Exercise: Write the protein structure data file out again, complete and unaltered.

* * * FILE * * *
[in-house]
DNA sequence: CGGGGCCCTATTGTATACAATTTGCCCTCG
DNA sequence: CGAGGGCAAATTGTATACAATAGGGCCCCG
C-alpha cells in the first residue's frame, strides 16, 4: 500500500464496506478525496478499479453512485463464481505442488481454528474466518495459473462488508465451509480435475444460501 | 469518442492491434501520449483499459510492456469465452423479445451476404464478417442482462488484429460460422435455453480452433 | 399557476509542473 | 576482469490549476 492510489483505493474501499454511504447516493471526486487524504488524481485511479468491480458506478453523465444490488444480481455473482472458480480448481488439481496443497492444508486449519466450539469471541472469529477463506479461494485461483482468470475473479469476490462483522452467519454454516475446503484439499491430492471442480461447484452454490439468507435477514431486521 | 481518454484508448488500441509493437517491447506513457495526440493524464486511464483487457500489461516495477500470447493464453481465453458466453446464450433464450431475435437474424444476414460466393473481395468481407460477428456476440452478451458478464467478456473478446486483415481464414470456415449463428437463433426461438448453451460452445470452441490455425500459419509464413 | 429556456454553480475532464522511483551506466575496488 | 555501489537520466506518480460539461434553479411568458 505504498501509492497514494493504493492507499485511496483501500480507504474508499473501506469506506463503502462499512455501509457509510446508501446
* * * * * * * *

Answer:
[in-house]
DNA sequence: CGGGGCCCTATTGTATACAATTTGCCCTCG
DNA sequence: CGAGGGCAAATTGTATACAATAGGGCCCCG
C-alpha cells in the first residue's frame, strides 16, 4: 500500500464496506478525496478499479453512485463464481505442488481454528474466518495459473462488508465451509480435475444460501 | 469518442492491434501520449483499459510492456469465452423479445451476404464478417442482462488484429460460422435455453480452433 | 399557476509542473 | 576482469490549476 492510489483505493474501499454511504447516493471526486487524504488524481485511479468491480458506478453523465444490488444480481455473482472458480480448481488439481496443497492444508486449519466450539469471541472469529477463506479461494485461483482468470475473479469476490462483522452467519454454516475446503484439499491430492471442480461447484452454490439468507435477514431486521 | 481518454484508448488500441509493437517491447506513457495526440493524464486511464483487457500489461516495477500470447493464453481465453458466453446464450433464450431475435437474424444476414460466393473481395468481407460477428456476440452478451458478464467478456473478446486483415481464414470456415449463428437463433426461438448453451460452445470452441490455425500459419509464413 | 429556456454553480475532464522511483551506466575496488 | 555501489537520466506518480460539461434553479411568458 505504498501509492497514494493504493492507499485511496483501500480507504474508499473501506469506506463503502462499512455501509457509510446508501446